The Experience of Representing a Client in an Asylum Case: A Student’s Perspective



I started working with E in the spring of 2016 as a full-time clinic student in the Immigrants’ Rights Clinic. E was a new client for the clinic who was in removal proceedings and seeking asylum to stay in the United States. In her home country, E had witnessed a brutal murder committed by a powerful gang and a corrupt police officer. She was targeted and severely harmed because she was a witness to the crime. Despite having been victimized, she bravely attempted to pursue justice, even knowing she could never be safe again in her home country.

When we met, E was nervous to share her story, but as I worked with her over the spring quarter, she opened up about many things that happened to her that she had never told anyone before. Toward the end of the quarter I made a decision that I would continue to work on her case even after my full time clinic quarter ended. I enrolled in the clinic as an advanced student so that I could see her case through to the end. E was elated that she was able to continue to work with me and it was clear that she felt a closeness and a comfort with me as her attorney.

Working with E through the final hearing was an incredible learning experience I never imagined I would have as a law student. I handled every aspect of the case from the first meeting through the final hearing.

During the fall 2016 and winter 2017 quarters, I worked diligently and closely with E, meeting with her on a weekly basis. During the fall, I worked with E to finalize her declaration.  The declaration was the lynch pin of the case. It was her narrative and included a detailed depiction of the harm she suffered as well as all of the courage and strength that she possessed. As we reviewed parts of her story in more detail, we became even closer. We communicated every couple of days, often to simply check in on other things in her life. While our meetings were never light, we always found breaks to laugh about mistranslations or cultural differences, and the meetings ended with a hug and a heartfelt thank you from E that inspired me to continue my work each week.

In addition to meeting with E and drafting her declaration, I wrote a pre-hearing brief, interviewed multiple corroborative witnesses, and gathered evidence to support her case. The final evidentiary packet that I filed with the Court also included two expert witness statements and country conditions documentation, in total over 700 pages.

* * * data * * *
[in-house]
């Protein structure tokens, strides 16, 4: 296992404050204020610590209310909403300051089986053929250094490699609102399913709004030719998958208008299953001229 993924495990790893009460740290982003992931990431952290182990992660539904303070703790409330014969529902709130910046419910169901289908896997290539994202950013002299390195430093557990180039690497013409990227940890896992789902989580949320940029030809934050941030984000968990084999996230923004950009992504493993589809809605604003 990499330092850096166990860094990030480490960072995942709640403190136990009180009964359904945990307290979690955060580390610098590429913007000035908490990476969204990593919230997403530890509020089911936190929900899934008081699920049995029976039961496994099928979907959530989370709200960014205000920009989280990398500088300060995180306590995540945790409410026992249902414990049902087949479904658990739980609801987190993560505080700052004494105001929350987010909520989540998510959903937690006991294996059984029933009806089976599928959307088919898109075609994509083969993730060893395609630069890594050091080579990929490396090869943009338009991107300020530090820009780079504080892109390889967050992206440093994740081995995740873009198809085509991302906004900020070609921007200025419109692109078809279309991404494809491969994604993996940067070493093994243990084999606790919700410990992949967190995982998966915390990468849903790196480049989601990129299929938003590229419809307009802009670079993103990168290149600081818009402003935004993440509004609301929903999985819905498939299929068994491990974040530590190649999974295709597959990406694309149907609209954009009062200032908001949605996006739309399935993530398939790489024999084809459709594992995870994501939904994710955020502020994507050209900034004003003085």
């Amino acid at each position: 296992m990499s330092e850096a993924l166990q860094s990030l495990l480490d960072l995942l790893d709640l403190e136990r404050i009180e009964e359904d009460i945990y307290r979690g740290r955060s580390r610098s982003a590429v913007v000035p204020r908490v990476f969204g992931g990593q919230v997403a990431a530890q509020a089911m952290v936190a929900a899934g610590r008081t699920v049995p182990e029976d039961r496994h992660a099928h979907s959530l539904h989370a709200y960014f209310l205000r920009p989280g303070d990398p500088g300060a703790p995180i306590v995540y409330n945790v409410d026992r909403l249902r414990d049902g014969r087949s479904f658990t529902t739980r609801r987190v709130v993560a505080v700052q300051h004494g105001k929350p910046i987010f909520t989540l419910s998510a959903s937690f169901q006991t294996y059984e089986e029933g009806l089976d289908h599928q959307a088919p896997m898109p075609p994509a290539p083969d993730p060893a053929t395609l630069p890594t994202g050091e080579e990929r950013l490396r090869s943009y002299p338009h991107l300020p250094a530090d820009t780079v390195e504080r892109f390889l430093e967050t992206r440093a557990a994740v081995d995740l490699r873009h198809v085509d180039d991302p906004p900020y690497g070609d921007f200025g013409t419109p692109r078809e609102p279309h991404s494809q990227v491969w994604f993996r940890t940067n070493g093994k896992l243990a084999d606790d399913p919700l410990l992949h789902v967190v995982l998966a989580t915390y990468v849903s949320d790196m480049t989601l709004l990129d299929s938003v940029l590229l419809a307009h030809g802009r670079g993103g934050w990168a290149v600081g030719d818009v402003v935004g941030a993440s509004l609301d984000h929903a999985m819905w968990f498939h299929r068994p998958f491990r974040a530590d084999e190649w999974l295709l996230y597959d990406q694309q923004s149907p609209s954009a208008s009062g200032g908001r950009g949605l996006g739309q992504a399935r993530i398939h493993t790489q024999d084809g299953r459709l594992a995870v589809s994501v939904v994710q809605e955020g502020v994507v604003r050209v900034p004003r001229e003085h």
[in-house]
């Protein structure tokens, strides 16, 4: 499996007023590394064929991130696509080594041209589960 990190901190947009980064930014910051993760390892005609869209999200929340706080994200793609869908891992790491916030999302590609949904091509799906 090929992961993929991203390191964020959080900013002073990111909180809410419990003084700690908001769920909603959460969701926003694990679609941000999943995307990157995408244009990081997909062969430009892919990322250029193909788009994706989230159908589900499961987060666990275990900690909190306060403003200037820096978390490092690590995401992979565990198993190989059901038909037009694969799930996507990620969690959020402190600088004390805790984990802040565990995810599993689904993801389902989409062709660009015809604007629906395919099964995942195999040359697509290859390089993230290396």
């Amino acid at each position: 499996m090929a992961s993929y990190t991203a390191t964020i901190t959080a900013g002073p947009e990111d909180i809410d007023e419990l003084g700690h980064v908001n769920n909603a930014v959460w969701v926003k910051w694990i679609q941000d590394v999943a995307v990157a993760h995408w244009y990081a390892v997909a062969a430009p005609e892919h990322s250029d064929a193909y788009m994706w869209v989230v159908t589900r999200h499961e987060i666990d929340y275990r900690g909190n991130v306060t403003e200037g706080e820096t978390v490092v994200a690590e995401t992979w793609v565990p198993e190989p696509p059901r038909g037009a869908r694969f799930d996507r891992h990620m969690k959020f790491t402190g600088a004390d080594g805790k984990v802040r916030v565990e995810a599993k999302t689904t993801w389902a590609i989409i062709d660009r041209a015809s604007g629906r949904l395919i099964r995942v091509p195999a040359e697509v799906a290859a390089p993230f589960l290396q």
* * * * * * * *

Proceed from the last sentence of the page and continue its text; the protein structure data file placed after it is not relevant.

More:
In the winter quarter leading up to the hearing, I focused on preparing E and another key fact witness for testimony. I wrote an opening statement and a closing statement. I even had the opportunity to negotiate with opposing counsel, who ultimately agreed to stipulate to certain key legal issues.

The day before the hearing, while I reviewed my closing statement and practiced my questions for direct and re-direct testimony, I was nervous, but confident that I was the best person to represent her. I had come to really know E and her story, and I knew the record better than anyone. Despite her very understandable nerves, E had faith in me. I’d been with her through it all and she was so grateful to have me be the one by her side and asking her questions at the hearing.


All the time and work I had dedicated was more than worth it when the Judge told E at the hearing that he was granting her asylum. I won’t forget that moment, when we looked at each other, holding back tears, and shared a mutual look of “we did it.” I felt so proud of her. I was relieved and overjoyed that she could stay safely in the United States and have a chance to finally start to move past the traumatic things that had happened in her home country.

Working with E and obtaining asylum for her was one of the most rewarding and inspiring experiences of my life, and I feel privileged to have represented her. As for E, I know that she feels that the most burdensome and heaviest weights in her life have been lifted off her shoulders. The day after the hearing she wrote to me asking for the pictures we had taken following our win. She explained: “I want the pictures so that I can look at them and remember the best day of my life in the United States.” The best day of her life was one of my proudest moments and it is something we will always share and that I will carry with me as I move into the full-time legal profession this fall.


Alice Hall-Partyka (JD ’17) participated as a student attorney in the Immigrants’ Rights Clinic, seeing this case through several quarters to a heartfelt victory for her client.  For more on the student experience and the work of the Immigrants’ Rights Clinic, visit our web page and the Mills Legal Clinic Facebook page.